Is the AMA on the right track?

Doctors are suffocating under a fume of regulation.

Our relationships with patients poked at incessantly.

Our autonomy, and ability to use nuance hang by a thread.

Our patients consume more care, but get sicker still. The health of the citizenry grows so woeful that it endangers our economy, and even our Armed Forces.

But there is hope.

Physicians have a voice. We are smart people—or at least we got good grades in school. Most of us work on the front lines of where patients meet healthcare. We know the real story.

We should speak up; it’s in the national interest.

An organization that represents doctors is called the American Medical Association (AMA). They are getting together in Chicago this week for work on “policy-making.”

You might think they are working on big topics. In public health, for instance, the AMA might be looking into our rising epidemic of sedantary-ism, and how not moving, eating too much and taking no personal responsibility in one’s health undermines the value of fancy new drugs, stents, and robotic surgery.

In healthcare policy, you might guess they are looking into ways to inject some common sense into the debate in Washington. Are they emphasizing real-world notions like how it is impossible to provide more health care, to more people, at less cost? Or, that it’s okay to mention the words, “you get what you pay for,” when speaking of free medical care.  Or this one: in the end, won’t the common denominator of what our nation accepts for care depend on how much people are willing to set aside each month for their health care costs?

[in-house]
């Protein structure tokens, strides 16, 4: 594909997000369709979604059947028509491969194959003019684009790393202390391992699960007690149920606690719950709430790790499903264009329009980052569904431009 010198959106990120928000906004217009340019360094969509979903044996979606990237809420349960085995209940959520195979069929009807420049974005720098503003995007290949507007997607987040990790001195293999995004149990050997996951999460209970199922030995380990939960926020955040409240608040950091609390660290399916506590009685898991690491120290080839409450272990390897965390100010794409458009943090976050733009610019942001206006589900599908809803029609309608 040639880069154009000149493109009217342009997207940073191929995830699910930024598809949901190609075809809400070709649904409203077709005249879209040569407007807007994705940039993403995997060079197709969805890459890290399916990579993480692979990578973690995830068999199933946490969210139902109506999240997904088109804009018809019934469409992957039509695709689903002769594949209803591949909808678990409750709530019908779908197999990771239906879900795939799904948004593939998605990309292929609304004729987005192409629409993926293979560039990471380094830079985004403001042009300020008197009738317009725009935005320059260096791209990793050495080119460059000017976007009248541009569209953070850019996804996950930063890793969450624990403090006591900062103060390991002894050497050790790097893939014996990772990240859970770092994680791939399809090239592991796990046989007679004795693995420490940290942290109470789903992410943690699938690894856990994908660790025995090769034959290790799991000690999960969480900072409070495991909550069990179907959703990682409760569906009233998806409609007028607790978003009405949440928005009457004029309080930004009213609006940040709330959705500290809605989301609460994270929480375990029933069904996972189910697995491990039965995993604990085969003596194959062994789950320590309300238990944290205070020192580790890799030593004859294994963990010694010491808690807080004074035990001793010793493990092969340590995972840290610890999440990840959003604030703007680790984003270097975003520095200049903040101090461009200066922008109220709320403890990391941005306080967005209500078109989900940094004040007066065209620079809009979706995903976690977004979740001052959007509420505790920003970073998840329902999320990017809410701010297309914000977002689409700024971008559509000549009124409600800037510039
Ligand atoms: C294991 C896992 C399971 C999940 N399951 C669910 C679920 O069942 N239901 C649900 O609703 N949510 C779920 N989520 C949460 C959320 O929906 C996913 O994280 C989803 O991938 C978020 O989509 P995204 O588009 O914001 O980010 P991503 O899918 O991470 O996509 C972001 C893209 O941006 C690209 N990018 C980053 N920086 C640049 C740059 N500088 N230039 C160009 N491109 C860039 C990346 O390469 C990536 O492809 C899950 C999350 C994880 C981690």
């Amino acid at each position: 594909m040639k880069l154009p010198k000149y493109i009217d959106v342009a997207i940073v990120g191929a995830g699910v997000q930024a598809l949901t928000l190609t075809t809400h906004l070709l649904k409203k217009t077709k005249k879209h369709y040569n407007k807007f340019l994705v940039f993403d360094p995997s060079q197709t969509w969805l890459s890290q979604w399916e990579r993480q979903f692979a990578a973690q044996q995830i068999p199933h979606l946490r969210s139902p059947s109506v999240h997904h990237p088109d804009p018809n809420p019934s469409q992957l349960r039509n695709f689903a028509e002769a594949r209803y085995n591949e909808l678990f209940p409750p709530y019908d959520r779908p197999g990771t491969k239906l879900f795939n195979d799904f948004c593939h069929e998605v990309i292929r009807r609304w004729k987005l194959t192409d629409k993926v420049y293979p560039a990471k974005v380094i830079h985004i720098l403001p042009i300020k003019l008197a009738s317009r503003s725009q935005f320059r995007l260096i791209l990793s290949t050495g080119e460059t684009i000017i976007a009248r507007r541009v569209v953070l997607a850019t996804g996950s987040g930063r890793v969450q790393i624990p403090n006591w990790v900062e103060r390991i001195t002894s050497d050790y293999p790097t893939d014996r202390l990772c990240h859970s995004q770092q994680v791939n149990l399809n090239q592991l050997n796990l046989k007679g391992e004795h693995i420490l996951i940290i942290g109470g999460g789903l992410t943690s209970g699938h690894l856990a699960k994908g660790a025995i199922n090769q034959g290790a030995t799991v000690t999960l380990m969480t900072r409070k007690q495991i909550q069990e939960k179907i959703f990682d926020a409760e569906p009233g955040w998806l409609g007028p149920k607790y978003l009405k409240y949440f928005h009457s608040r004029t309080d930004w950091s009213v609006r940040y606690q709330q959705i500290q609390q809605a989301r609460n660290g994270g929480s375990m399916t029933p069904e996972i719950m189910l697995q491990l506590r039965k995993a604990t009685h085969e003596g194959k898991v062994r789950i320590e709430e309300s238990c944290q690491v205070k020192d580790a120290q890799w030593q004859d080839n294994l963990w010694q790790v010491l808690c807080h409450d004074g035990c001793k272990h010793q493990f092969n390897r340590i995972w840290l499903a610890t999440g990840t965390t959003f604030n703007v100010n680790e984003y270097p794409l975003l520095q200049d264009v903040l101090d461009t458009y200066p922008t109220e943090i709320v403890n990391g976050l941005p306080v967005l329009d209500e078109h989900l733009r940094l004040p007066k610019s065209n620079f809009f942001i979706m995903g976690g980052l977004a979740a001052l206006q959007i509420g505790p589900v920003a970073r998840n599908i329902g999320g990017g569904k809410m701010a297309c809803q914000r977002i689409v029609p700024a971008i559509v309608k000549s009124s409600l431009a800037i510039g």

Nope.

AMA press release

Yesterday, AMA delegates released statements on airport scanners, cement kilns, bisphenol A in plastic bottles, and bath salts. No, there was nothing about chocolate milk in schools.

The AMA lost 12,000 paying members last year.

A very wise lawyer friend of mine often reminds me that most doctors aren’t much good at anything other than doctoring.

I hope he is wrong, because we could really use a few well-spoken, cool-headed, masters of the obvious to talk with our lawmakers about something more pressing than airport scanners.

Real-world doctors might be able to help.

JMM

2 comments

  1. Yes doctors are generally smart and hard working but often not very scientific and just as subject to cognitive disonance and the desire for financial gain as the rest of us. Case in point despite the evidence that knee scopes are of limited value in my situation, my desire to get my 60 year old knee back and charitably the Orthopedist’s wishful thinking conspired to overcome my personal physician’s skepticism. Result, probably a waste of my money and the premiums paid by my retiree health insurance. Better the resources go to the underpaid health provider who will see a Medicaid patient. Some of us in the elder community would better off with fewer procedures, sometimes fewer meds, and less wishful thinking. Doctors do have something to add but so do economists who see a lot of inefficiency in the fee for service model.

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